The Kelly Strayhorn Theater welcomes the community into their home

The Kelly Strayhorn Theater is a performing arts and cultural center in Pittsburgh’s East Liberty neighborhood. Named for two of Pittsburgh’s most celebrated talents in the last century – dancer Gene Kelly and composer Billy Strayhorn – the historic theater itself is over 100 years old and the organization has been there and actively involved in the revitalization of East Liberty since 2000.
“It’s a neighborhood has been through a lot of changes and transitions,” explains janera solomon, Executive Director of the Kelly Strayhorn Theater. “It has been on the list of revitalizing neighborhoods for the past 50 years, [through many] cycles and changes.”
Kelly Strayhorn seeks to be the community hub, not just for the performing arts but also as a social gathering space for everyone in the community.
“[The building is] right at the heart of a major intersection,” solomon says. “It really symbolizes arts and culture in East Liberty. That’s the platform that we approach our programming. Everything we do is from the understanding that lots of people in our neighborhood look to us; we are a landmark, not just an arts destination. The place itself means so much to the neighborhood it’s really important that our programming connect to lots of people so that people in this community feel like Kelly Srayhorn is their theater.”
The programming at Kelly Strayhorn covers a wide range of performing arts including dance, theater, music, and live art, as well as cultural and educational activities through the Alloy School, artSEEDS student matinees, and artist residency programs. The organization has two buildings out of which they run more than 300 days of programming each year – massive in scale by any theater standards.
“We are a community-based arts and cultural center where we try to engage diverse communities through different kinds of programming…all with the idea of getting our neighborhood engaged with the arts,” says solomon.
But what does “engagement” really mean? It is certainly a word that gets thrown around a lot in the nonprofit world. But how does the concept of “community engagement” get translated to the real world community level?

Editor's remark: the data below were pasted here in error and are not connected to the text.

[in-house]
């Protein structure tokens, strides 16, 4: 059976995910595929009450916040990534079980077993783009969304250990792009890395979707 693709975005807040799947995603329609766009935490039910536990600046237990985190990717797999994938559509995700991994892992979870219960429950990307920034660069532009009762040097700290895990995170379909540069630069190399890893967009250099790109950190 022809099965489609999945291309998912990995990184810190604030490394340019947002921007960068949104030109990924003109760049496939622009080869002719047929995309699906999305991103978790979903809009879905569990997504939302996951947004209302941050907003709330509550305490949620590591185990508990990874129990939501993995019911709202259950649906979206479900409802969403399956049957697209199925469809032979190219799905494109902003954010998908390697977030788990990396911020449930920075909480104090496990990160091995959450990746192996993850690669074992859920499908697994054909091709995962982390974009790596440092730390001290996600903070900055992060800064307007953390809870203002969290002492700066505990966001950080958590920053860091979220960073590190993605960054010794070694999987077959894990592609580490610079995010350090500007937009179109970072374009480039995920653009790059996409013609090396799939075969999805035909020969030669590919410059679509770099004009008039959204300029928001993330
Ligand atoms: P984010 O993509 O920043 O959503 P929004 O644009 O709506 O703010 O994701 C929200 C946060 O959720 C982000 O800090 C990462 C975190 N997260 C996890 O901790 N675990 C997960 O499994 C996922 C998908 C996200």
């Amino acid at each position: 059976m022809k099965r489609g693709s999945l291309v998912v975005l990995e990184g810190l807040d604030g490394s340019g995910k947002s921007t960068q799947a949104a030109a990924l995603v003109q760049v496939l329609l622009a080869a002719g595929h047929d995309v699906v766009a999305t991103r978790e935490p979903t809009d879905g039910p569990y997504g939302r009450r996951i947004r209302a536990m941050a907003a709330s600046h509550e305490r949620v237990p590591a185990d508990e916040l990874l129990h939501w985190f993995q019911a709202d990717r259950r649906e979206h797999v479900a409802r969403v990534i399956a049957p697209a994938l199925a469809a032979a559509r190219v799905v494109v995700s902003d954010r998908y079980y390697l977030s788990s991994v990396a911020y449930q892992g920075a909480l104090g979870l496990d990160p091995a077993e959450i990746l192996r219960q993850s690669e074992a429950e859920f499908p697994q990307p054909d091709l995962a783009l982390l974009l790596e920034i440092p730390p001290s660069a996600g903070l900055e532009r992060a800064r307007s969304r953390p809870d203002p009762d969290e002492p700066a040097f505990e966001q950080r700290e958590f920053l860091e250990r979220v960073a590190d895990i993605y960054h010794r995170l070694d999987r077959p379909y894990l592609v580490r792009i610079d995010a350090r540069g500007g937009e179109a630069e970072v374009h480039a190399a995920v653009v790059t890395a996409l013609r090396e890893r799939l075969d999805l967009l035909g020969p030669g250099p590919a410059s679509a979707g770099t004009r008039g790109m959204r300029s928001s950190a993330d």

“We see it as an ongoing relationship and exchange between us and the people who attend the programs in the neighborhood and the artists in the neighborhood,” solomon explains. “It’s really an ongoing exchange between us and the people who care about us. Because of that we don’t think of ‘engagement’ as program-specific. All of the programs are designed with the intention of connecting with people in this community.”
As she describes it, designing a community engagement program is a different thing than actually being a community engagement organization. “There are certain values that guide all of the things that we do,” she states. “When we think about engagement, it’s really in our DNA. That means we’re constantly listening to our patrons, board members, partners, and businesses on the street. We’re constantly listening to conversations about what’s happening, what people’s concerns are, what their needs are. Our goal is to be responsive to those needs, whether they are arts-related or not.”
That sort of responsiveness also extends to their programming. If someone told them that they need to have more programming for young people in the neighborhood, they’ll respond with, “Okay, what would you like to see?” or “”That sounds like a good idea, do you want to produce it?”
“We work with the people in our neighborhood so they become community producers. These are not people who do it for a living; these are people who have an idea and believe it’s important to benefit the community and we support them in it. That’s one of the many ways we interact.”
Even their artist residencies are designed with more long-term relationship building in mind.
“When we invite artists to have residencies, we are looking to them to embody the values that the organization holds dear,” solomon explains. “One of the things that is really important to us in the making of a work is that people in the community have the opportunity to participate in the making of that work. We look for artists who are interested in a process that brings people from outside the work into their work.”
Kelly Strayhorn supports the artists multiple times beyond a specific project and, unlike most one-and-done residencies, they actually want the artist to come back and participate again. “It takes about three times for people to say, ‘Oh, I’m really interested in this artist and I like what they’re doing.’ My whole thing is to produce something magical and that generally doesn’t happen on the first try. It’s ongoing, persistent practice, doing things again and again with people, with feedback, with participation. That is important in growing a community that sees themselves as part of an ecosystem. It’s magical because we’re part of a process where we’re all sharing and exchanging ideas to make this experience happen.”
For solomon, “engagement” looks a lot like hospitality. “We welcome people, like welcoming someone into your home. Hospitality is a big thing in this organization. What do these artists need when they arrive in the building? What do the patrons need? It’s a practical way of doing the kind of engagement I’m talking about.”
She continues, “Engagement is more about, ‘How will I make a connection to people who may not care anything about what I’m doing?’ A lecture or demonstration will not do that. Those activities tend to attract the people who are already interested, already engaged. Engagement is about expanding the audience, expanding the number of people who care…and facilitating a relationship between enthusiasts and those who are not. That’s where real engagement happens. That’s how I measure the success of our engagement: how many people who thought they wouldn’t care have become interested?”